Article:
EAST LANSING – Draymond Green’s relationship with Tom Izzo spans over 15 years. And the former Michigan Star and four-time NBA World Champion is definitely big stuff in store for MSU basketball again.
It’s because of the atmosphere his former coach has.
“I think he’s as hungry as he’s been since I’ve been here,” Green said of Izu on Friday, during a press conference before Greene entered the MSU Athletics Hall of Fame.
Big things aren’t new for Izzo, who has a national championship, eight Final Four entries and 10 regular season titles in the Big Ten in a career that has already earned him a place in the Basketball Hall of Fame. But the past two seasons haven’t lived up to his normal standards. MSU has ranked eighth and seventh in a row in the Big Ten in the past two seasons and hasn’t made it past its first weekend of the NCAA Championship since its last appearance in the Final Four in 2019.
Green said that even legends experience ebb and flow.
“I think we all go through those times when you might lose a little bit of that fire, along the way, on your way to greatness,” Green said. “Sometimes you can lose a little of that fire. But the real ones get it back. That’s the test.”
Green knows the feeling.
After five fantastic years from 2015 to 2019, during which Green’s Golden State won three NBA titles and reached the Finals throughout the five years, the next two seasons were forgotten. decimated by injuries, the Warriors went 15-50 in 2019-20 and 39-33 in 2020-21. But the team made a comeback last season, finishing with the NBA Championship for the fourth time in Greene’s 10 years as a professional.
“I lost some fires a couple of years ago, but the real fires got them back — and then won championships,” Green said with a smile. “Coach Izu has done that over and over again.”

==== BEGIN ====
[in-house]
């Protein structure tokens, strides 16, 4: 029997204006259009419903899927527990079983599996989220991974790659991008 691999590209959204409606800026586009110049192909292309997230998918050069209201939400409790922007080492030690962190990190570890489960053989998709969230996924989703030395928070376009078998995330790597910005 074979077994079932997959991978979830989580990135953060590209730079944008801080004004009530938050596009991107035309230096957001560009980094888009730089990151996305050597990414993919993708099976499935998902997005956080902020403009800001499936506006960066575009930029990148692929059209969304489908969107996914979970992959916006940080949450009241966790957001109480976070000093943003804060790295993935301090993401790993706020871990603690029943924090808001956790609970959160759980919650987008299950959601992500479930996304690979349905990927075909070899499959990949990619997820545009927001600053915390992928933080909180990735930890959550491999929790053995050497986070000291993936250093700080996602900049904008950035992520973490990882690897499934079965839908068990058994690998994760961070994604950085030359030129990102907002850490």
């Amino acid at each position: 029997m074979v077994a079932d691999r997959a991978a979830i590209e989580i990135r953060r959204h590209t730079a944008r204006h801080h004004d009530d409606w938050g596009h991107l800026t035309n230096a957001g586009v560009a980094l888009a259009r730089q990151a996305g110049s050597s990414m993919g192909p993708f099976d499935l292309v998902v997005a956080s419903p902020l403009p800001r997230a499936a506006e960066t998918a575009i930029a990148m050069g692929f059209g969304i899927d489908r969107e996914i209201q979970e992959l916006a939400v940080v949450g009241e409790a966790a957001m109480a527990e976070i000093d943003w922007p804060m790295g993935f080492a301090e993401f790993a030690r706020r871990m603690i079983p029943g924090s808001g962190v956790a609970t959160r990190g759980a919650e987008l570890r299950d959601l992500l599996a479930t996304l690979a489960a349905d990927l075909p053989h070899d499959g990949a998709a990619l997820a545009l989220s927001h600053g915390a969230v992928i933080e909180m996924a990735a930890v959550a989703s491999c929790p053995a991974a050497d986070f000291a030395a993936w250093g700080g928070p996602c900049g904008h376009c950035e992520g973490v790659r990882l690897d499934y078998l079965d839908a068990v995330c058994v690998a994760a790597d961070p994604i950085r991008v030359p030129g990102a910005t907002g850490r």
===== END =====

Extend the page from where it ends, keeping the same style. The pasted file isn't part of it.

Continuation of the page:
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Speaking with Ezo, as he does regularly, Green noted that his former coach had “found fire again”. If he hadn’t, Green said, he wouldn’t have signed a five-year contract extension last month.
“That’s not the case,” Green said with a laugh. “He’s not a guy chasing a check. A guy spends two dollars a year.” “He has a lot of money. He’s not someone chasing a check.”
What chases him is more victories. and tournaments.
“He’s a real winner,” Green said. “We’ve been taught to be winners.” “That’s what you learn at Michigan State: You learn how to win. And it’s all led by him.”
Green said that if words weren’t enough to prove Izu is determined to climb to the top of the college basketball mountain again, just take a look at the Spartans’ recent recruiting efforts. Their 2023 class is battling to be No. 1 in the country, highlighted by one of the best players in the country that is Indianapolis forward Xavier Booker.
“Here comes the championship,” Green said. “It’s on the way. I have no doubt in my mind.”
Whether that happens, it won’t change the way Green feels about Izzo. He noted that whenever he had a “little problem” with the Warriors, the first person they called him was Izu. They want to know what to do, and how best to deal with the green.
“I’m grateful to them that they cared so much to call him, but I’m even more grateful he still got the call, because he doesn’t have to,” Green said. “We all go into our minds like, ‘Oh, you owe me that. “He owes me nothing. He owes me nothing. But he keeps giving me. As long as I can, I will keep giving it to him.”
Green hopes the next thing Izu brings to him—and Michigan fans everywhere—is another National Championship banner.
“I am so excited to see him rediscover that passion and that grind, because real people always do,” he said.
Contact Ryan Black at firstname.lastname@example.org. Follow him on Twitter @RyanABlack.